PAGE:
These Are the Oldest Buildings in New Orleans' French Quarter — and the Best Ways to Experience Them

If you're looking for history, you've come to the right place.

Jackson Square and Cathedral in New Orleans's French Quarter

Mariah Tyler

New Orleans is deeply complex, with intermingled layers of cultures, cuisines, and histories. Rightly so, as it is a 304-year-old city, first colonized by the French in 1718. While the history of the land and people who occupied it go further back than 1718 (notably by the Chitimacha and Chahta-Yakni (Choctaw) Indigenous peoples), the visible history of today starts in the mid-18th-century with those early French and Spanish colonies. 

The French Quarter buildings are exemplary representations of Creole Architecture — a mix of Spanish, French, and Caribbean influence, designed to withstand the hot and humid climate. Strolling the busy streets of the quarter, you can see this history in the weathered facades and layers of paint and the tediously handmade, lavishly decorated terrace railings. It's all a part of the city's allure, best seen through a local walking tour. Want to see it all on your own time? Here are a few of the oldest buildings in New Orleans that are worthy of seeing both inside and out on your own personalized historical journey. 

Old Ursuline Convent Museum, 1745

Exterior entrance and garden of Old Ursuline Convent Museum in New Orleans's French Quarter

Mariah Tyler

The Old Ursuline Convent Museum is the oldest building in the Mississippi Valley and the most exquisite surviving example of French Colonial public architecture. A formal front garden greets guests, but step inside to see the handcrafted cypress stairwell and handmade railing to really be left in awe. Tours of the museum also cover the religious histories of the nuns who originally occupied the convent grounds and their contributions to early New Orleans.

To visit:

Napoleon's House, 1794

Waitstaff and interior of Napoleon's House in New Orleans's French Quarter

Mariah Tyler

This inconspicuous gray corner building was once the home to Nicholas Girod, who served as the first mayor for New Orleans after Louisiana became an official state. As for how the building got its name, Girod allegedly offered it to Napoleon in 1821 as a refuge during his exile. Over the years, the building changed hands, becoming a grocery store before the Impastato family took over and ran it as a restaurant, which it remains today. Executive chef Chris Montero continues the work of the Impastato family with a few time-honored traditional menu items, which you can try at one of the tables or the original wooden bar.  

To visit:

Brennan's, 1795

Pink exterior of Brennan's in New Orleans

Mariah Tyler

The building on Royal Street was erected in 1795, first serving as a bank (the Louisiana State Bank, to be exact) before being leased to and then purchased by Owen Brennan in 1946. Brennan turned the spot into the sensational French fine dining restaurant, which it also remains today. Be enchanted by the pink facade and dine inside for the family breakfast, and don't skip the bananas fosters and eggs hussarde.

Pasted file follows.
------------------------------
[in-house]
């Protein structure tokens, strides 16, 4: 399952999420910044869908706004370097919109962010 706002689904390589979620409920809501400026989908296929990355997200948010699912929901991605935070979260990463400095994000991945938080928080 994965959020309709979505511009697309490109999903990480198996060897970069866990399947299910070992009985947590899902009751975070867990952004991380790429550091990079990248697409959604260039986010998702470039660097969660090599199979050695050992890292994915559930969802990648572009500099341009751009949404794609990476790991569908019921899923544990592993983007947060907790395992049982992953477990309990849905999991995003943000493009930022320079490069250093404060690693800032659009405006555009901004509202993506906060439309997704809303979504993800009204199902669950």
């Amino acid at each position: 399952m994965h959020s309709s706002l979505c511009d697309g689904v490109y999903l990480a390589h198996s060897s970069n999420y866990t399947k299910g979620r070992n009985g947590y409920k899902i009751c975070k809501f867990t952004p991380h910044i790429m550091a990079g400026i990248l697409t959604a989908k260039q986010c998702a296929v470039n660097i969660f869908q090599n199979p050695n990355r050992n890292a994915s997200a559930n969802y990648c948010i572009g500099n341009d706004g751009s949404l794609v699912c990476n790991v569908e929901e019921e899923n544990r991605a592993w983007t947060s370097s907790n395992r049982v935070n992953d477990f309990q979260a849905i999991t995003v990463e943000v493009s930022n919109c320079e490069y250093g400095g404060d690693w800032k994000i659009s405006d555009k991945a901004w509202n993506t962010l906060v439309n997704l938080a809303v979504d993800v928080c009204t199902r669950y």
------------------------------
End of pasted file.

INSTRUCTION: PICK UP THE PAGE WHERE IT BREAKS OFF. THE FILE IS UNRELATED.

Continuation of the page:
For reservations:

Preservation Hall, 1817

Exterior of Preservation Hall in New Orlean's French Quarter

Shannon Brinkman

Preservation Hall is likely a name you've heard before if you're a jazz fan. The music venue, located on St. Peter Street, is the spot to be for intimate performances, but don't forget to look around a bit while you're there to really see the building. Housed inside a one-time Creole townhouse built in the 19th century, it became a popular music hall in the 1950s and has more than stood the test of time. During the Jim Crow era, the hall was an especially rare place in the South to come together with integrated audiences and musicians to listen to jazz. The current owners remain committed to giving jazz musicians a space to perform 350 nights a year. 

To visit:

U.S. Mint, 1838

Old U.S. Mint building facade in New Orleans's French Quarter

Mariah Tyler

The New Orleans Mint began operating in March of 1838, when the city was home to the largest amount of foreign trade in the United States. Today, it's home to the New Orleans Jazz Museum — an absolute must-visit destination in the city. The museum contains engaging exhibits on the history and modern-day culture of jazz and other essential music genres native to New Orleans. There remains a small section showing the inner workings and history of the building's operation as a mint for interested coin aficionados.

To Visit:

Gallier House, 1857

Interior room with summer dressing at Gallier House in New Orleans's French Quarter

Mariah Tyler

James Gallier, Jr., a prominent New Orleans architect, built this upper-middle-class 19th-century home between 1857 and 1860 for his wife and daughters. The exterior features Italianate and classical styles with a signature Parisian green paint color on the front gates. The engineering innovations used throughout the home make the house even more attractive. Gallier was one of the first to incorporate modern amenities like copper plumbing, a double skylight, and a ventilation system in the primary bedroom. In the summer, the house is dressed with white linen furniture coverings, nettings over gold finishes, and painted window shades to endure the heat. The tours here do not skip over its history, speaking to the enslaved individuals who spent their lives under the family.

To visit:

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